A valuation gap exists between buyers and sellers of some types of digital infrastructure, three sources told Mergers & Acquisitions. According to Anthony Belinkoff, managing director at investment bank DC Advisory, telecom towers are experiencing highest demand while optical fiber and data centers are viewed as harder to “model” and value.
“Valuations are lower today than 12 months ago,” says Belinkoff. “Capital’s more expensive due to interest rates, consumer issues, cost of fiber and labor, and that’s having an impact on valuation. If an asset was 11x cash flow in January, now it’s 9x to 11x.”
Fiber valuations are especially pressured, says Belinkoff. “The real issue isn’t existing fiber. It’s new fiber build outs. They require significant capital, but business models have yet to play out. Capital is scarcer for new builds.”
Last week, Liberty Global and Telefonica announced a 50/50 joint venture with InfraVia and a $5.5 billion investment, and Belinkoff called the U.K. an area of “overbuilding” that in time will “shake out” and generate M&A.
The data center space is also experiencing pressure, says Belinkoff. “There aren’t a lot of pure data centers transactions. There’s debate about long-term growth rates. Hyperscalers AWS, Meta and Google are enormous users with significant growth. But they’re more likely to keep that business in house. As things move to the cloud, there’s growth but enterprises have a significant need for hyperscale.”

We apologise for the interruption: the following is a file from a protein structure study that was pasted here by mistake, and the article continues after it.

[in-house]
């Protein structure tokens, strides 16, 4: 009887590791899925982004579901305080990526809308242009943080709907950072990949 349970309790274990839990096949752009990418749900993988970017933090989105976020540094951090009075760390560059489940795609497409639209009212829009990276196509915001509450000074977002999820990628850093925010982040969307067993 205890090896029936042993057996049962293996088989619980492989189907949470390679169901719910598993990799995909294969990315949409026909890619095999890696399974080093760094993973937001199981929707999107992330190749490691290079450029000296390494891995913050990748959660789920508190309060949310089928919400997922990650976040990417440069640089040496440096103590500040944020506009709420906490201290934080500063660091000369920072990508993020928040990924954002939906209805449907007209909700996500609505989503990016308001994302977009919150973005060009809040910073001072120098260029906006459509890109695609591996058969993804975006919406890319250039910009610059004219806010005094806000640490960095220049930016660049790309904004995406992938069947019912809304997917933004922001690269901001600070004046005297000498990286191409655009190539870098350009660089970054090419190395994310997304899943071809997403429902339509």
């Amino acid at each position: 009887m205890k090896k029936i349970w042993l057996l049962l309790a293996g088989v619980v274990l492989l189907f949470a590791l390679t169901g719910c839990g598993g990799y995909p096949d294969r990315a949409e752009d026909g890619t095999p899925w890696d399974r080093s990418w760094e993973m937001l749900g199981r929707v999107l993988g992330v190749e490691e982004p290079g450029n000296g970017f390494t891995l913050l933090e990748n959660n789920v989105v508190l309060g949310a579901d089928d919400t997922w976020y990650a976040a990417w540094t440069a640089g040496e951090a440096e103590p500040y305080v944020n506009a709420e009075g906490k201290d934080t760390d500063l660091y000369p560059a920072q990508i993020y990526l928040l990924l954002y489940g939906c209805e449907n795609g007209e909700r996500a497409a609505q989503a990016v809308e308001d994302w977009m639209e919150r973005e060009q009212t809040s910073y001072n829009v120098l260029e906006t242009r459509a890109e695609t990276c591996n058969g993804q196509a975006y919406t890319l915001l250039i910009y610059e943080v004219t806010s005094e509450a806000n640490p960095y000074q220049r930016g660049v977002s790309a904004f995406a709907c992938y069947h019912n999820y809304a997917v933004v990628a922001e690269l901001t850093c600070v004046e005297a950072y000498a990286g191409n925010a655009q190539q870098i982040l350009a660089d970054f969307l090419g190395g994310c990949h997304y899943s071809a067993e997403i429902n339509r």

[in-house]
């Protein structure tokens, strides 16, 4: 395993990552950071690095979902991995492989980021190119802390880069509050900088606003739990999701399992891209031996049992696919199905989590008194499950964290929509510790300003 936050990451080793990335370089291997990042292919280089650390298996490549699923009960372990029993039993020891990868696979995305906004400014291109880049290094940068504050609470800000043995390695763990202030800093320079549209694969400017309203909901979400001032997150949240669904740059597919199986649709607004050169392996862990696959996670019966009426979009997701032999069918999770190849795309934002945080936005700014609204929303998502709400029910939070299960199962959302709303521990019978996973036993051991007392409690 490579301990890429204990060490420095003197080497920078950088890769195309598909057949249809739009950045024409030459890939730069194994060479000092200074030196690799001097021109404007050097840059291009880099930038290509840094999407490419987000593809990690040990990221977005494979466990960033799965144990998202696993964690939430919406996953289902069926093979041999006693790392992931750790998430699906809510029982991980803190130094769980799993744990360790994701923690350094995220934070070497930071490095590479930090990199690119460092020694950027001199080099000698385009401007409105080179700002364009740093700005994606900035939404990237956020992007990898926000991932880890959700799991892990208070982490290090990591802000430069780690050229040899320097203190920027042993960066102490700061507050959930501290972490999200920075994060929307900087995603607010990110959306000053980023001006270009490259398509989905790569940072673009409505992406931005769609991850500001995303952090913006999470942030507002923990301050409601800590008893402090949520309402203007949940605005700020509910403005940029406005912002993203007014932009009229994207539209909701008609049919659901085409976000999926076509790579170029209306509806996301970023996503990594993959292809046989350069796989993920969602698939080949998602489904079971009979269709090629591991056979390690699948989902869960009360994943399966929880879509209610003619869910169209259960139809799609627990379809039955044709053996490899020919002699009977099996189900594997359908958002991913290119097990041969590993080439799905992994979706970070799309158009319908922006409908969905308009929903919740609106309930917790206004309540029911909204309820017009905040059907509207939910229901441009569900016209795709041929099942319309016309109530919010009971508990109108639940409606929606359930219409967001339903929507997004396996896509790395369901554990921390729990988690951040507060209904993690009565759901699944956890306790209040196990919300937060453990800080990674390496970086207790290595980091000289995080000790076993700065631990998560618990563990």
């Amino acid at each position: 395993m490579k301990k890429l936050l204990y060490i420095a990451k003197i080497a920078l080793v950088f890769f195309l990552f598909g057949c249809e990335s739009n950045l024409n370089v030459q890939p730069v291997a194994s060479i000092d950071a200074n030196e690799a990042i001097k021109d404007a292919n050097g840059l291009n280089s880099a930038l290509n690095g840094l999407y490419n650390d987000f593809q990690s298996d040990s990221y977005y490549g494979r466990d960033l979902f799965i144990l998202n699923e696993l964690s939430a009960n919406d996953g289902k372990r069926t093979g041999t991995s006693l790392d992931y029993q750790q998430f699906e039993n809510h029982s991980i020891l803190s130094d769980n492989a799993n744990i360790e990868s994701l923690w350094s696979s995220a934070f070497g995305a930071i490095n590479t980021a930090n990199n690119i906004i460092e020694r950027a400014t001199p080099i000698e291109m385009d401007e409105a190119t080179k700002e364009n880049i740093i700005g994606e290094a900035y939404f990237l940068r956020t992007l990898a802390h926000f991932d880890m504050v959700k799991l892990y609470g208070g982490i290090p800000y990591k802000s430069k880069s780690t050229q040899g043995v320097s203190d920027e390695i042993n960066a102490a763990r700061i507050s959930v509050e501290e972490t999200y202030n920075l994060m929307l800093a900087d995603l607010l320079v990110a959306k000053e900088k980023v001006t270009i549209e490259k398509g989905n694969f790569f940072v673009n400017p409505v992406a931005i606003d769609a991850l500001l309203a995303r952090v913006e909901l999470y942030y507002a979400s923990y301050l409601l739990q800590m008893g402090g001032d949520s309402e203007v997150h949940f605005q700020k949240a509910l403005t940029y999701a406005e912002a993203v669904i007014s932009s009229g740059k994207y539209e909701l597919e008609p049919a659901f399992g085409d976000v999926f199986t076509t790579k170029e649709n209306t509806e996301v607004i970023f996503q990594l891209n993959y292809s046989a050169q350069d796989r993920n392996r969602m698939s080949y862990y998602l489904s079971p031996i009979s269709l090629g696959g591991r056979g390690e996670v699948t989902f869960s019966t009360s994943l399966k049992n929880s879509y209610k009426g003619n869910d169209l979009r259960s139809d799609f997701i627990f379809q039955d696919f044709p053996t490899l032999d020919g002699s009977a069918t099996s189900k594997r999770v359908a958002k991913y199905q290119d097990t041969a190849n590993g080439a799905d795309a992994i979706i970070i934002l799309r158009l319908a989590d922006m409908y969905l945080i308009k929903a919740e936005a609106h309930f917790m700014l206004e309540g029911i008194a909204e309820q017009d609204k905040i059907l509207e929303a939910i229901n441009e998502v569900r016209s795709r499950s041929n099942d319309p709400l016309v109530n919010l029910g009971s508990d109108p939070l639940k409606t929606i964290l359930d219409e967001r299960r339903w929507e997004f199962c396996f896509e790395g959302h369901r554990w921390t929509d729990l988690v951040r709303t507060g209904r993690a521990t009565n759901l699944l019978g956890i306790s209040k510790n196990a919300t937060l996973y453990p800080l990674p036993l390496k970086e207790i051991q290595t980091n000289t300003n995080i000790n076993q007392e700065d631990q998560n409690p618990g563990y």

Towers meanwhile, despite the economy and interest rates, are still in high demand, says Belinkoff. “If you view telecom infrastructure as towers, data centers and fiber, towers have higher quality. Valuations are high, 15x to 18x Ebitda, perhaps into the 20s. Towers have fewer customers than other digital infrastructure, but they’re not transferable. There’s no reason to move from one tower to another or cut rates.”
Irtiaz Ahmad, managing director and head of digital infrastructure and services at Solomon Partners, has a more optimistic view of digital infrastructure dealmaking.
Solomon Partners recently advised Archer Datacenters on the launch of a data center joint venture in Nashville with Evoque, a portfolio company of Brookfield Infrastructure Partners, and Star America Infrastructure Partners on an investment in Canadian Fiber Optics Corp.
Parties are attracted to these types of investment transactions to fund development projects and platforms as they allow for smaller upfront equity checks, ability to invest a lot more capital over time, superior returns potential in the high teens range, and access to new regions and opportunity to build platforms of scale, says Ahmad.